Today we are mixing:
- The Painting: “The Birth of Venus” (1485?) by Sandro Botticelli
- The Soundtrack: “Opening” by Craig Armstrong (“Far From The Madding Crowd” Soundtrack)
About the Painting
The Birth of Venus (Italian: Nascita di Venere [ˈnaʃʃita di ˈvɛːnere]) is a painting by the Italian artist Sandro Botticelli, probably made in the mid 1480s. It depicts the goddess Venus arriving at the shore after her birth, when she had emerged from the sea fully-grown (called Venus Anadyomene and often depicted in art). The painting is in the Uffizi Gallery in Florence, Italy.
Although the two are not a pair, the painting is inevitably discussed with Botticelli’s other very large mythological painting, the Primavera, also in the Uffizi. They are among the most famous paintings in the world, and icons of the Italian Renaissance; of the two, the Birth is better known than the Primavera. As depictions of subjects from classical mythology on a very large scale they were virtually unprecedented in Western art since classical antiquity, as was the size and prominence of a nude female figure in the Birth. It used to be thought that they were both commissioned by the same member of the Medici family, but this is now uncertain.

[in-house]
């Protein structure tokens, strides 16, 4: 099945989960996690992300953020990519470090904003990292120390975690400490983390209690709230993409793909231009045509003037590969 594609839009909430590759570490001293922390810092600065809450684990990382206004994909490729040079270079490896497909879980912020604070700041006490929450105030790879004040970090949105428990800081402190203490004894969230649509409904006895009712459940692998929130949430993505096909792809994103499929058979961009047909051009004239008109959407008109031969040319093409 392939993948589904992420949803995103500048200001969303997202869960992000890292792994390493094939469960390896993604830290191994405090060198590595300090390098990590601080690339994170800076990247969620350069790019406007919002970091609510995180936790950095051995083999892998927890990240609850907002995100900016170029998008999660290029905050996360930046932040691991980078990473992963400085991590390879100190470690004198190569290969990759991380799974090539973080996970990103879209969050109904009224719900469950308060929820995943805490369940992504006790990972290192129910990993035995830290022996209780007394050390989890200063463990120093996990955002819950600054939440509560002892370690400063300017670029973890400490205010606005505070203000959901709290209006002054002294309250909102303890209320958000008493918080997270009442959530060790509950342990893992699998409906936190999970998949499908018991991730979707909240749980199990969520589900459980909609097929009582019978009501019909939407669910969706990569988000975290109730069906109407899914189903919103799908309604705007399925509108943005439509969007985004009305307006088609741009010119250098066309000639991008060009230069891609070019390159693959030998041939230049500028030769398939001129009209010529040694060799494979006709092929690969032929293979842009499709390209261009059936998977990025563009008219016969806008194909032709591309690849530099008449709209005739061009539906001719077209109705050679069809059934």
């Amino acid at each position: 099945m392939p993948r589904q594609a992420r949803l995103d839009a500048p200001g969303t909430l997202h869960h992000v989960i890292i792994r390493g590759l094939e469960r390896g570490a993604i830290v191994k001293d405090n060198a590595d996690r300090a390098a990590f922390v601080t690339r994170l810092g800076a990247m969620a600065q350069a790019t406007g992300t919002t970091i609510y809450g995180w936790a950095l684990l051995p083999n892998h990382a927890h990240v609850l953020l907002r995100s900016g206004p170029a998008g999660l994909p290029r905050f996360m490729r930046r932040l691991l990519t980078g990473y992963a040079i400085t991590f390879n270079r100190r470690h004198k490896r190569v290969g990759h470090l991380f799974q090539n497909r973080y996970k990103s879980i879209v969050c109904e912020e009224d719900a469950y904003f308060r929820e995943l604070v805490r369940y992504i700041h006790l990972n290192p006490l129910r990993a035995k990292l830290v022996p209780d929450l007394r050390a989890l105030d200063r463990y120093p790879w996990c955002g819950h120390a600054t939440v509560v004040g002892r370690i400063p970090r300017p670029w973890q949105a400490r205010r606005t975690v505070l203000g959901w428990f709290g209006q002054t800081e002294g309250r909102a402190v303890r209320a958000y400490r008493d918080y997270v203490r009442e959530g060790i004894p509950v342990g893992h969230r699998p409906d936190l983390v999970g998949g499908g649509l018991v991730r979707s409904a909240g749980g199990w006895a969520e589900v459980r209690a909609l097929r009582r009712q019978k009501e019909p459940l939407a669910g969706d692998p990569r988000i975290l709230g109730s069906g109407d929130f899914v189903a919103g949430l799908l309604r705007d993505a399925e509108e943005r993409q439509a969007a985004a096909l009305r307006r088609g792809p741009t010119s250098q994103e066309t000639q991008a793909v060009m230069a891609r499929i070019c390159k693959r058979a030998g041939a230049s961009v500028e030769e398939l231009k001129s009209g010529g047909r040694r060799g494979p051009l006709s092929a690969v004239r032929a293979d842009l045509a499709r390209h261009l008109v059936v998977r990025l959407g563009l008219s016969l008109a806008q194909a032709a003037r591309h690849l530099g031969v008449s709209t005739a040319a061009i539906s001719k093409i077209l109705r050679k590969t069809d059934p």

About the Soundtrack
We used “Opening” by Craig Armstrong (“Far From The Madding Crowd” Soundtrack).
Far from the Madding Crowd is a 2015 British romantic drama film directed by Thomas Vinterberg and starring Carey Mulligan, Matthias Schoenaerts, Tom Sturridge and Michael Sheen. An adaptation by David Nicholls of the 1874 novel Far from the Madding Crowd by Thomas Hardy, it is the fourth film adaptation of the novel.
Craig Armstrong, OBE (born 29 April 1959) is a Scottish composer of modern orchestral music, electronica and film scores. He graduated from the Royal Academy of Music in 1981, and has since written music for the Royal Shakespeare Company, the Royal Scottish National Orchestra and the London Sinfonietta.
Armstrong’s score for William Shakespeare‘s Romeo + Juliet earned him a BAFTA for Achievement in Film Music and an Ivor Novello. His composition for Baz Luhrmann‘s musical Moulin Rouge! earned him the 2001 American Film Institute‘s composer of the Year award, a Golden Globe Award for Best Original Score and a BAFTA. Armstrong was awarded a Grammy Award for Best Original Score in 2004 for the biopic Ray. His other feature film scoring credits include Love Actually, Oliver Stone‘s World Trade Center, Elizabeth: The Golden Age and The Incredible Hulk.